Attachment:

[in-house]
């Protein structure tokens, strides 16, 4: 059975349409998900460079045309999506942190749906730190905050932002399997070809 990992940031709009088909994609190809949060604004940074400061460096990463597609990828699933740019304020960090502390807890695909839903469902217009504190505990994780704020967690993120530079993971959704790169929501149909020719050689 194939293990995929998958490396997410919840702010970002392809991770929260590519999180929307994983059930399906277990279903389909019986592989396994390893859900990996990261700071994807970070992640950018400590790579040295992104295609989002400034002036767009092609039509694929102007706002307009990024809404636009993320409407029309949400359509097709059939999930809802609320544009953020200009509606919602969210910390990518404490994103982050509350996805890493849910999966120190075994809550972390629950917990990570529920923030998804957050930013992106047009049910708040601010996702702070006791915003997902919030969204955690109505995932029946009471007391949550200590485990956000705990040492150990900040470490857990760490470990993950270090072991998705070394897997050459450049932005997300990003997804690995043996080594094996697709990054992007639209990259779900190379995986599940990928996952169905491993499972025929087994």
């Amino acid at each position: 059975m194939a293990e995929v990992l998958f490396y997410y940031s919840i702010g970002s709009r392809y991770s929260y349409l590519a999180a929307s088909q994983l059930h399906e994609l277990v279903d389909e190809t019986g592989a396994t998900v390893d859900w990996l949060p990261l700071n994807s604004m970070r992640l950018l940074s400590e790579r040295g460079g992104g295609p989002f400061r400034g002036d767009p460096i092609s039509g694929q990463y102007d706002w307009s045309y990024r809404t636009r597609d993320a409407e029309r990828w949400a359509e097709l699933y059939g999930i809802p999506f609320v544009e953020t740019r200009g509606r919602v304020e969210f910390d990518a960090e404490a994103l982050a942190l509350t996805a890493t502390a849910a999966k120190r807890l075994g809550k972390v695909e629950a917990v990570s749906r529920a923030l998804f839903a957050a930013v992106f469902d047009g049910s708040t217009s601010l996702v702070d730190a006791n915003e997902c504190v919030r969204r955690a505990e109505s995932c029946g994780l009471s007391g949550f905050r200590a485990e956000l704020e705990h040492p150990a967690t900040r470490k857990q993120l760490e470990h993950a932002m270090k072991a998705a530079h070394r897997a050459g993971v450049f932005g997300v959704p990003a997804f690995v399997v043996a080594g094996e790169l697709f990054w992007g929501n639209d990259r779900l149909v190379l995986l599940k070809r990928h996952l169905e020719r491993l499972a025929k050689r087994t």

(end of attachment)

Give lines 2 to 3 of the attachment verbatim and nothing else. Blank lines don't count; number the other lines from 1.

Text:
């Protein structure tokens, strides 16, 4: 059975349409998900460079045309999506942190749906730190905050932002399997070809 990992940031709009088909994609190809949060604004940074400061460096990463597609990828699933740019304020960090502390807890695909839903469902217009504190505990994780704020967690993120530079993971959704790169929501149909020719050689 194939293990995929998958490396997410919840702010970002392809991770929260590519999180929307994983059930399906277990279903389909019986592989396994390893859900990996990261700071994807970070992640950018400590790579040295992104295609989002400034002036767009092609039509694929102007706002307009990024809404636009993320409407029309949400359509097709059939999930809802609320544009953020200009509606919602969210910390990518404490994103982050509350996805890493849910999966120190075994809550972390629950917990990570529920923030998804957050930013992106047009049910708040601010996702702070006791915003997902919030969204955690109505995932029946009471007391949550200590485990956000705990040492150990900040470490857990760490470990993950270090072991998705070394897997050459450049932005997300990003997804690995043996080594094996697709990054992007639209990259779900190379995986599940990928996952169905491993499972025929087994």
């Amino acid at each position: 059975m194939a293990e995929v990992l998958f490396y997410y940031s919840i702010g970002s709009r392809y991770s929260y349409l590519a999180a929307s088909q994983l059930h399906e994609l277990v279903d389909e190809t019986g592989a396994t998900v390893d859900w990996l949060p990261l700071n994807s604004m970070r992640l950018l940074s400590e790579r040295g460079g992104g295609p989002f400061r400034g002036d767009p460096i092609s039509g694929q990463y102007d706002w307009s045309y990024r809404t636009r597609d993320a409407e029309r990828w949400a359509e097709l699933y059939g999930i809802p999506f609320v544009e953020t740019r200009g509606r919602v304020e969210f910390d990518a960090e404490a994103l982050a942190l509350t996805a890493t502390a849910a999966k120190r807890l075994g809550k972390v695909e629950a917990v990570s749906r529920a923030l998804f839903a957050a930013v992106f469902d047009g049910s708040t217009s601010l996702v702070d730190a006791n915003e997902c504190v919030r969204r955690a505990e109505s995932c029946g994780l009471s007391g949550f905050r200590a485990e956000l704020e705990h040492p150990a967690t900040r470490k857990q993120l760490e470990h993950a932002m270090k072991a998705a530079h070394r897997a050459g993971v450049f932005g997300v959704p990003a997804f690995v399997v043996a080594g094996e790169l697709f990054w992007g929501n639209d990259r779900l149909v190379l995986l599940k070809r990928h996952l169905e020719r491993l499972a025929k050689r087994t």